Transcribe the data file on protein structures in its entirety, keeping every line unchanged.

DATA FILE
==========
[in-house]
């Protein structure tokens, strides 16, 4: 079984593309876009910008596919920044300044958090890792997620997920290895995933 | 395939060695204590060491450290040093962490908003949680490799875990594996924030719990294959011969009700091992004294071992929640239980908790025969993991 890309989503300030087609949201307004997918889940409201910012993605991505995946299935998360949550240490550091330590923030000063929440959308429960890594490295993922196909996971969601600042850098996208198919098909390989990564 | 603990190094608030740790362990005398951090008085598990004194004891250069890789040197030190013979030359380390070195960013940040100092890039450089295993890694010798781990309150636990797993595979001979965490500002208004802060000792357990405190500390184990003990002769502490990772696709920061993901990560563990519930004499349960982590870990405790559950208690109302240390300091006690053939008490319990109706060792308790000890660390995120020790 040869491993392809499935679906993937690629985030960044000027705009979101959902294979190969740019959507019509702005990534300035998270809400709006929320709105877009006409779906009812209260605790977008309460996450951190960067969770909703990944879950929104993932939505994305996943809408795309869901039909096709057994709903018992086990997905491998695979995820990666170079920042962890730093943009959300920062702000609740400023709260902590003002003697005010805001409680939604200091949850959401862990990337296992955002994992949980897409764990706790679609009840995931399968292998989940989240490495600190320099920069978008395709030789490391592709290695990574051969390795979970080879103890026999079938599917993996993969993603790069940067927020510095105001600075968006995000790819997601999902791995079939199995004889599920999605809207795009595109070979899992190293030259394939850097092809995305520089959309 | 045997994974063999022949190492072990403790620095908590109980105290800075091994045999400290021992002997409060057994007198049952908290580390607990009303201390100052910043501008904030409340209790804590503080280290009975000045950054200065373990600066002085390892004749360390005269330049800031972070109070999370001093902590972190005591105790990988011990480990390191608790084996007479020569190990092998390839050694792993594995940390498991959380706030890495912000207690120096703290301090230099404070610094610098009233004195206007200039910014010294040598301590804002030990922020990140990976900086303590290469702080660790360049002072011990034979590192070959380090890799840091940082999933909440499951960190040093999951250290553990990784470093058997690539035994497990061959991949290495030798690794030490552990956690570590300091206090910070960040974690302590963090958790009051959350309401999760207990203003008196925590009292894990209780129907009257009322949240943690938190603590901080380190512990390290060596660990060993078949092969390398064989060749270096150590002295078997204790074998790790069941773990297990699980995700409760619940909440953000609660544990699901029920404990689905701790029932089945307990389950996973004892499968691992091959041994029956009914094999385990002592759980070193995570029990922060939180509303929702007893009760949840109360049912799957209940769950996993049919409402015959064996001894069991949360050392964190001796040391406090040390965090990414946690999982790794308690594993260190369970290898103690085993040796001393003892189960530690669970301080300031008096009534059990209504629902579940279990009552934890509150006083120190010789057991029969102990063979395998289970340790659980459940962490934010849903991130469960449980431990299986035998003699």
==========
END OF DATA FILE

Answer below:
[in-house]
């Protein structure tokens, strides 16, 4: 079984593309876009910008596919920044300044958090890792997620997920290895995933 | 395939060695204590060491450290040093962490908003949680490799875990594996924030719990294959011969009700091992004294071992929640239980908790025969993991 890309989503300030087609949201307004997918889940409201910012993605991505995946299935998360949550240490550091330590923030000063929440959308429960890594490295993922196909996971969601600042850098996208198919098909390989990564 | 603990190094608030740790362990005398951090008085598990004194004891250069890789040197030190013979030359380390070195960013940040100092890039450089295993890694010798781990309150636990797993595979001979965490500002208004802060000792357990405190500390184990003990002769502490990772696709920061993901990560563990519930004499349960982590870990405790559950208690109302240390300091006690053939008490319990109706060792308790000890660390995120020790 040869491993392809499935679906993937690629985030960044000027705009979101959902294979190969740019959507019509702005990534300035998270809400709006929320709105877009006409779906009812209260605790977008309460996450951190960067969770909703990944879950929104993932939505994305996943809408795309869901039909096709057994709903018992086990997905491998695979995820990666170079920042962890730093943009959300920062702000609740400023709260902590003002003697005010805001409680939604200091949850959401862990990337296992955002994992949980897409764990706790679609009840995931399968292998989940989240490495600190320099920069978008395709030789490391592709290695990574051969390795979970080879103890026999079938599917993996993969993603790069940067927020510095105001600075968006995000790819997601999902791995079939199995004889599920999605809207795009595109070979899992190293030259394939850097092809995305520089959309 | 045997994974063999022949190492072990403790620095908590109980105290800075091994045999400290021992002997409060057994007198049952908290580390607990009303201390100052910043501008904030409340209790804590503080280290009975000045950054200065373990600066002085390892004749360390005269330049800031972070109070999370001093902590972190005591105790990988011990480990390191608790084996007479020569190990092998390839050694792993594995940390498991959380706030890495912000207690120096703290301090230099404070610094610098009233004195206007200039910014010294040598301590804002030990922020990140990976900086303590290469702080660790360049002072011990034979590192070959380090890799840091940082999933909440499951960190040093999951250290553990990784470093058997690539035994497990061959991949290495030798690794030490552990956690570590300091206090910070960040974690302590963090958790009051959350309401999760207990203003008196925590009292894990209780129907009257009322949240943690938190603590901080380190512990390290060596660990060993078949092969390398064989060749270096150590002295078997204790074998790790069941773990297990699980995700409760619940909440953000609660544990699901029920404990689905701790029932089945307990389950996973004892499968691992091959041994029956009914094999385990002592759980070193995570029990922060939180509303929702007893009760949840109360049912799957209940769950996993049919409402015959064996001894069991949360050392964190001796040391406090040390965090990414946690999982790794308690594993260190369970290898103690085993040796001393003892189960530690669970301080300031008096009534059990209504629902579940279990009552934890509150006083120190010789057991029969102990063979395998289970340790659980459940962490934010849903991130469960449980431990299986035998003699």